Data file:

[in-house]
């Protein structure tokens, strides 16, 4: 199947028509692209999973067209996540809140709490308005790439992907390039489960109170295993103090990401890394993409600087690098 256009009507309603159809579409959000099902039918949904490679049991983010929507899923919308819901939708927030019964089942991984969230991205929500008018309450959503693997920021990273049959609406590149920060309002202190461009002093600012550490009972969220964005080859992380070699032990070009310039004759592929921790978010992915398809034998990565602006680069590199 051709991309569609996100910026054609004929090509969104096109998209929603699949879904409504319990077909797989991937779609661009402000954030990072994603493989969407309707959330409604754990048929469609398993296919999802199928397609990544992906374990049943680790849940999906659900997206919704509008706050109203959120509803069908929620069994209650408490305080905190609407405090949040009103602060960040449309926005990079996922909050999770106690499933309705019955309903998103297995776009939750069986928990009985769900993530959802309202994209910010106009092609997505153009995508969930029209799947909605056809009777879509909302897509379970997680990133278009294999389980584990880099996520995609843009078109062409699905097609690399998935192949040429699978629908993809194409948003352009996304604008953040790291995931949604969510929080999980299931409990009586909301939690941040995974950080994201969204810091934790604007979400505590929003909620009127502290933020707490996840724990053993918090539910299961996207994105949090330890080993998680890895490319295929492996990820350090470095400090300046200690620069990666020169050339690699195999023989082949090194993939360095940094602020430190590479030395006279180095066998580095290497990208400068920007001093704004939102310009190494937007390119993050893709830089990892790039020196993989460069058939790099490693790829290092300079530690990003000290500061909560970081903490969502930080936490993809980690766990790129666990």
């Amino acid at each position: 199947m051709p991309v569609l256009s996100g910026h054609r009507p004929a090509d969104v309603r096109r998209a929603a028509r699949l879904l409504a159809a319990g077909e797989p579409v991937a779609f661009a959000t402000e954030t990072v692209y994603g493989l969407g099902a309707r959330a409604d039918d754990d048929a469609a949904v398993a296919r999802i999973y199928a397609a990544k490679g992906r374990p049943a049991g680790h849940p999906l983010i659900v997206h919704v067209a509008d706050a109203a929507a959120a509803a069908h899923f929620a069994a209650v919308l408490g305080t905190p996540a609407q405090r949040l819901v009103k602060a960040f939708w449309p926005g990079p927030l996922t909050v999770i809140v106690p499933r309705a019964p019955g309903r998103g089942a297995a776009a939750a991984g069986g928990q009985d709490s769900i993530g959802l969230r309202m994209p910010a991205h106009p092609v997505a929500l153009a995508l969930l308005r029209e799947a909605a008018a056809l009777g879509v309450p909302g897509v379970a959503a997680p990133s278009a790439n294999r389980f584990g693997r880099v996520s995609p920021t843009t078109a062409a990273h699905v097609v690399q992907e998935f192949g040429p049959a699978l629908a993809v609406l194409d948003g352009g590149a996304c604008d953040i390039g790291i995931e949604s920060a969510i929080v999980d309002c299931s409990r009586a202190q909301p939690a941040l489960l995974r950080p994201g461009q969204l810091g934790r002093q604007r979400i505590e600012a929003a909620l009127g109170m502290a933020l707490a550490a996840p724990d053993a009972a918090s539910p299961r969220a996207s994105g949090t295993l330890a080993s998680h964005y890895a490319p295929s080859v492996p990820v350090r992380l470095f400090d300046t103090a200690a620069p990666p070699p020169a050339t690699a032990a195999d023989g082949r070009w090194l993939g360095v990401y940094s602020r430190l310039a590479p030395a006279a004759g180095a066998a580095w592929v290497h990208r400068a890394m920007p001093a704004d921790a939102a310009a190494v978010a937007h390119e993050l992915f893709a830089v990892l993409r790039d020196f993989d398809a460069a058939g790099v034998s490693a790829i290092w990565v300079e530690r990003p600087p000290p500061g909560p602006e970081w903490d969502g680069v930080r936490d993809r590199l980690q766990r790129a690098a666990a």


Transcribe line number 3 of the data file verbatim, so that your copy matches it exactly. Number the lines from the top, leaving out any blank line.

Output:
């Amino acid at each position: 199947m051709p991309v569609l256009s996100g910026h054609r009507p004929a090509d969104v309603r096109r998209a929603a028509r699949l879904l409504a159809a319990g077909e797989p579409v991937a779609f661009a959000t402000e954030t990072v692209y994603g493989l969407g099902a309707r959330a409604d039918d754990d048929a469609a949904v398993a296919r999802i999973y199928a397609a990544k490679g992906r374990p049943a049991g680790h849940p999906l983010i659900v997206h919704v067209a509008d706050a109203a929507a959120a509803a069908h899923f929620a069994a209650v919308l408490g305080t905190p996540a609407q405090r949040l819901v009103k602060a960040f939708w449309p926005g990079p927030l996922t909050v999770i809140v106690p499933r309705a019964p019955g309903r998103g089942a297995a776009a939750a991984g069986g928990q009985d709490s769900i993530g959802l969230r309202m994209p910010a991205h106009p092609v997505a929500l153009a995508l969930l308005r029209e799947a909605a008018a056809l009777g879509v309450p909302g897509v379970a959503a997680p990133s278009a790439n294999r389980f584990g693997r880099v996520s995609p920021t843009t078109a062409a990273h699905v097609v690399q992907e998935f192949g040429p049959a699978l629908a993809v609406l194409d948003g352009g590149a996304c604008d953040i390039g790291i995931e949604s920060a969510i929080v999980d309002c299931s409990r009586a202190q909301p939690a941040l489960l995974r950080p994201g461009q969204l810091g934790r002093q604007r979400i505590e600012a929003a909620l009127g109170m502290a933020l707490a550490a996840p724990d053993a009972a918090s539910p299961r969220a996207s994105g949090t295993l330890a080993s998680h964005y890895a490319p295929s080859v492996p990820v350090r992380l470095f400090d300046t103090a200690a620069p990666p070699p020169a050339t690699a032990a195999d023989g082949r070009w090194l993939g360095v990401y940094s602020r430190l310039a590479p030395a006279a004759g180095a066998a580095w592929v290497h990208r400068a890394m920007p001093a704004d921790a939102a310009a190494v978010a937007h390119e993050l992915f893709a830089v990892l993409r790039d020196f993989d398809a460069a058939g790099v034998s490693a790829i290092w990565v300079e530690r990003p600087p000290p500061g909560p602006e970081w903490d969502g680069v930080r936490d993809r590199l980690q766990r790129a690098a666990a």